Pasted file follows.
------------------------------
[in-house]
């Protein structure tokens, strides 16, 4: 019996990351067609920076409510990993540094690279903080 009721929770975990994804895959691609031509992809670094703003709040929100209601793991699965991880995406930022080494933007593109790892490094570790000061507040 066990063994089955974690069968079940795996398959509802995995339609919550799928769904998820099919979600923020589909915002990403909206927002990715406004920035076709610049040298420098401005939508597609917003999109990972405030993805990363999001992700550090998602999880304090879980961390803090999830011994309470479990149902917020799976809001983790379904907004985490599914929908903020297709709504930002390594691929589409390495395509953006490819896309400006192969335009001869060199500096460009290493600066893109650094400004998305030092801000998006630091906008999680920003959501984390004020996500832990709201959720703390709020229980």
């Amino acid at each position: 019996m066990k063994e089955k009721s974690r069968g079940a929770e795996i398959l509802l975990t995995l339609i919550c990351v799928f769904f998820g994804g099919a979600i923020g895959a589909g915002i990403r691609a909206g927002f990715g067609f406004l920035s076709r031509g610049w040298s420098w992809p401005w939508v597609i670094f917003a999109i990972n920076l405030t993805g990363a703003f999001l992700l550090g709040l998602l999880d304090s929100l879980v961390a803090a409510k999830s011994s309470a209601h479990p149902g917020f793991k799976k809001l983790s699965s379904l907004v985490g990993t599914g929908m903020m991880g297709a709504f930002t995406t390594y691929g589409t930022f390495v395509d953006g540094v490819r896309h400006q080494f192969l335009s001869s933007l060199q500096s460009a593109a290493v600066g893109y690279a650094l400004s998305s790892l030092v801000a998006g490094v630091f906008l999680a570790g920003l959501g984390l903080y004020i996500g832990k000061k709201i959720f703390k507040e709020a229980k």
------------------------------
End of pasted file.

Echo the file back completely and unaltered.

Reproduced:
[in-house]
């Protein structure tokens, strides 16, 4: 019996990351067609920076409510990993540094690279903080 009721929770975990994804895959691609031509992809670094703003709040929100209601793991699965991880995406930022080494933007593109790892490094570790000061507040 066990063994089955974690069968079940795996398959509802995995339609919550799928769904998820099919979600923020589909915002990403909206927002990715406004920035076709610049040298420098401005939508597609917003999109990972405030993805990363999001992700550090998602999880304090879980961390803090999830011994309470479990149902917020799976809001983790379904907004985490599914929908903020297709709504930002390594691929589409390495395509953006490819896309400006192969335009001869060199500096460009290493600066893109650094400004998305030092801000998006630091906008999680920003959501984390004020996500832990709201959720703390709020229980």
């Amino acid at each position: 019996m066990k063994e089955k009721s974690r069968g079940a929770e795996i398959l509802l975990t995995l339609i919550c990351v799928f769904f998820g994804g099919a979600i923020g895959a589909g915002i990403r691609a909206g927002f990715g067609f406004l920035s076709r031509g610049w040298s420098w992809p401005w939508v597609i670094f917003a999109i990972n920076l405030t993805g990363a703003f999001l992700l550090g709040l998602l999880d304090s929100l879980v961390a803090a409510k999830s011994s309470a209601h479990p149902g917020f793991k799976k809001l983790s699965s379904l907004v985490g990993t599914g929908m903020m991880g297709a709504f930002t995406t390594y691929g589409t930022f390495v395509d953006g540094v490819r896309h400006q080494f192969l335009s001869s933007l060199q500096s460009a593109a290493v600066g893109y690279a650094l400004s998305s790892l030092v801000a998006g490094v630091f906008l999680a570790g920003l959501g984390l903080y004020i996500g832990k000061k709201i959720f703390k507040e709020a229980k």